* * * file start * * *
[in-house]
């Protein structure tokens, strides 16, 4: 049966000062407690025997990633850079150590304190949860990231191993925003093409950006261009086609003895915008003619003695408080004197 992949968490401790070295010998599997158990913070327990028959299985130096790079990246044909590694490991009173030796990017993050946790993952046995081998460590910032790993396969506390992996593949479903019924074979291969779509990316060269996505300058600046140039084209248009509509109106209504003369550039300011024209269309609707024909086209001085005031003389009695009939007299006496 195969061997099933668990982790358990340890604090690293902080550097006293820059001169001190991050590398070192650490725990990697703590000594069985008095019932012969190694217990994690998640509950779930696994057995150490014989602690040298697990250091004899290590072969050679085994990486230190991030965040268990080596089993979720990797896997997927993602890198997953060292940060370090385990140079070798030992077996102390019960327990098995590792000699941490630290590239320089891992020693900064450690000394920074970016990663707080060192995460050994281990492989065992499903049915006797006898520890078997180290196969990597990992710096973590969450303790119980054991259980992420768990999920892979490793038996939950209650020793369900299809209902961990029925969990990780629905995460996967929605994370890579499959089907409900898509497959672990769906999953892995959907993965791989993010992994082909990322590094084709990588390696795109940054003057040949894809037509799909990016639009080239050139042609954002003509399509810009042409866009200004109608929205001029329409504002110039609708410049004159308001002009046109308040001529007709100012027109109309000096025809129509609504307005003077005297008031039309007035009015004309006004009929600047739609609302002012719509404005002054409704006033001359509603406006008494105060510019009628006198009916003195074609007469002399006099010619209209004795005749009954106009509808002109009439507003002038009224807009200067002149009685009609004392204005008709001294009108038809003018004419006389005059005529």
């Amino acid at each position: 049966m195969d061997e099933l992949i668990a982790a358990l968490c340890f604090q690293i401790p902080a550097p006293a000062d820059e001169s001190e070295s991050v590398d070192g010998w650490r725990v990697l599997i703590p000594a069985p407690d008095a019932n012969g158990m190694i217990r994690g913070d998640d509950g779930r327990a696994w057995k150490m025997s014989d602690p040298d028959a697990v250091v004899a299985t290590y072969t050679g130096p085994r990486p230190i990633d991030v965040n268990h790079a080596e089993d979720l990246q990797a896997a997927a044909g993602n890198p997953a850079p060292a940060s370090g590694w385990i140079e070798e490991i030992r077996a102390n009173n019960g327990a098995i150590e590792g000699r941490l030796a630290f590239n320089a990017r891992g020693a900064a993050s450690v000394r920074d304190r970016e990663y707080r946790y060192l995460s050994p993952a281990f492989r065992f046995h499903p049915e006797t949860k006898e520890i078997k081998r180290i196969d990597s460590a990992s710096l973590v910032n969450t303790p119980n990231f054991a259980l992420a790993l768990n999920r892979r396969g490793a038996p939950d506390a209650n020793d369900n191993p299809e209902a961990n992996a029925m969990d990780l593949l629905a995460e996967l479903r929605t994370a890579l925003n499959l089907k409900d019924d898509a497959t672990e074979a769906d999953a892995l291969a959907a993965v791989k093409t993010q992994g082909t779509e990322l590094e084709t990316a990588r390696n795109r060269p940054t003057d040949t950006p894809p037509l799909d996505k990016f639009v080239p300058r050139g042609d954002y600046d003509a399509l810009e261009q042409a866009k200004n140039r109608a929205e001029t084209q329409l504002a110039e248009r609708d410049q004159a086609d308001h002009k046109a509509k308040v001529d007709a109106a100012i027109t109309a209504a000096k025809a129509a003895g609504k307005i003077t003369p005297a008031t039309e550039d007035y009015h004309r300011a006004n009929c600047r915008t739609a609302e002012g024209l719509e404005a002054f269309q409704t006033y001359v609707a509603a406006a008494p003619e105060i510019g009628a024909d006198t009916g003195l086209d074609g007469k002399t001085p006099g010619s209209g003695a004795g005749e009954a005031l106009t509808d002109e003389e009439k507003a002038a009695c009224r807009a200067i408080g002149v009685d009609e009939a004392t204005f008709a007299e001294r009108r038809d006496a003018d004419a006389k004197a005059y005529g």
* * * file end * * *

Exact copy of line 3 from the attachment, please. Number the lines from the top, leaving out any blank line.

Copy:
């Amino acid at each position: 049966m195969d061997e099933l992949i668990a982790a358990l968490c340890f604090q690293i401790p902080a550097p006293a000062d820059e001169s001190e070295s991050v590398d070192g010998w650490r725990v990697l599997i703590p000594a069985p407690d008095a019932n012969g158990m190694i217990r994690g913070d998640d509950g779930r327990a696994w057995k150490m025997s014989d602690p040298d028959a697990v250091v004899a299985t290590y072969t050679g130096p085994r990486p230190i990633d991030v965040n268990h790079a080596e089993d979720l990246q990797a896997a997927a044909g993602n890198p997953a850079p060292a940060s370090g590694w385990i140079e070798e490991i030992r077996a102390n009173n019960g327990a098995i150590e590792g000699r941490l030796a630290f590239n320089a990017r891992g020693a900064a993050s450690v000394r920074d304190r970016e990663y707080r946790y060192l995460s050994p993952a281990f492989r065992f046995h499903p049915e006797t949860k006898e520890i078997k081998r180290i196969d990597s460590a990992s710096l973590v910032n969450t303790p119980n990231f054991a259980l992420a790993l768990n999920r892979r396969g490793a038996p939950d506390a209650n020793d369900n191993p299809e209902a961990n992996a029925m969990d990780l593949l629905a995460e996967l479903r929605t994370a890579l925003n499959l089907k409900d019924d898509a497959t672990e074979a769906d999953a892995l291969a959907a993965v791989k093409t993010q992994g082909t779509e990322l590094e084709t990316a990588r390696n795109r060269p940054t003057d040949t950006p894809p037509l799909d996505k990016f639009v080239p300058r050139g042609d954002y600046d003509a399509l810009e261009q042409a866009k200004n140039r109608a929205e001029t084209q329409l504002a110039e248009r609708d410049q004159a086609d308001h002009k046109a509509k308040v001529d007709a109106a100012i027109t109309a209504a000096k025809a129509a003895g609504k307005i003077t003369p005297a008031t039309e550039d007035y009015h004309r300011a006004n009929c600047r915008t739609a609302e002012g024209l719509e404005a002054f269309q409704t006033y001359v609707a509603a406006a008494p003619e105060i510019g009628a024909d006198t009916g003195l086209d074609g007469k002399t001085p006099g010619s209209g003695a004795g005749e009954a005031l106009t509808d002109e003389e009439k507003a002038a009695c009224r807009a200067i408080g002149v009685d009609e009939a004392t204005f008709a007299e001294r009108r038809d006496a003018d004419a006389k004197a005059y005529g």